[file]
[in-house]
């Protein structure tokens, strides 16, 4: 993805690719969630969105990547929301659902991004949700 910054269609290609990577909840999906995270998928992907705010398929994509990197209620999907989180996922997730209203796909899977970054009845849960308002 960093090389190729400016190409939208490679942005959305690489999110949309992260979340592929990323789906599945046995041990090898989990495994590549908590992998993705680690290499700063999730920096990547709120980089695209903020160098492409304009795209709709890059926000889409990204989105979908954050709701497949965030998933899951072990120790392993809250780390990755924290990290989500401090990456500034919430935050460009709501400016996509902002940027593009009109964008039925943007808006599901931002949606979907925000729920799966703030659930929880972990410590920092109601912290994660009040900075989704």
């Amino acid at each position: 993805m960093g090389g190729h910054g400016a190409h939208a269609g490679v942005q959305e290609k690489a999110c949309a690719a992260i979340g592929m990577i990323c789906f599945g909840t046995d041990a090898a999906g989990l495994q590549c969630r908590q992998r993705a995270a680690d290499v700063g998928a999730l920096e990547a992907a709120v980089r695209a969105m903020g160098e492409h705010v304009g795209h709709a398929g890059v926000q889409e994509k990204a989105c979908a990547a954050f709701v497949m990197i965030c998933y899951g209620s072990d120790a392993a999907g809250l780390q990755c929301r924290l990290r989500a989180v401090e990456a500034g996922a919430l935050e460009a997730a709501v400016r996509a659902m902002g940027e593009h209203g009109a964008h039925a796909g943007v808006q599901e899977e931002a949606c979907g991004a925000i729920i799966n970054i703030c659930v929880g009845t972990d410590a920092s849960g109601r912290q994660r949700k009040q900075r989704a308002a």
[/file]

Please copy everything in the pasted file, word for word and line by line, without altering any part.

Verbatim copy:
[in-house]
């Protein structure tokens, strides 16, 4: 993805690719969630969105990547929301659902991004949700 910054269609290609990577909840999906995270998928992907705010398929994509990197209620999907989180996922997730209203796909899977970054009845849960308002 960093090389190729400016190409939208490679942005959305690489999110949309992260979340592929990323789906599945046995041990090898989990495994590549908590992998993705680690290499700063999730920096990547709120980089695209903020160098492409304009795209709709890059926000889409990204989105979908954050709701497949965030998933899951072990120790392993809250780390990755924290990290989500401090990456500034919430935050460009709501400016996509902002940027593009009109964008039925943007808006599901931002949606979907925000729920799966703030659930929880972990410590920092109601912290994660009040900075989704």
């Amino acid at each position: 993805m960093g090389g190729h910054g400016a190409h939208a269609g490679v942005q959305e290609k690489a999110c949309a690719a992260i979340g592929m990577i990323c789906f599945g909840t046995d041990a090898a999906g989990l495994q590549c969630r908590q992998r993705a995270a680690d290499v700063g998928a999730l920096e990547a992907a709120v980089r695209a969105m903020g160098e492409h705010v304009g795209h709709a398929g890059v926000q889409e994509k990204a989105c979908a990547a954050f709701v497949m990197i965030c998933y899951g209620s072990d120790a392993a999907g809250l780390q990755c929301r924290l990290r989500a989180v401090e990456a500034g996922a919430l935050e460009a997730a709501v400016r996509a659902m902002g940027e593009h209203g009109a964008h039925a796909g943007v808006q599901e899977e931002a949606c979907g991004a925000i729920i799966n970054i703030c659930v929880g009845t972990d410590a920092s849960g109601r912290q994660r949700k009040q900075r989704a308002a």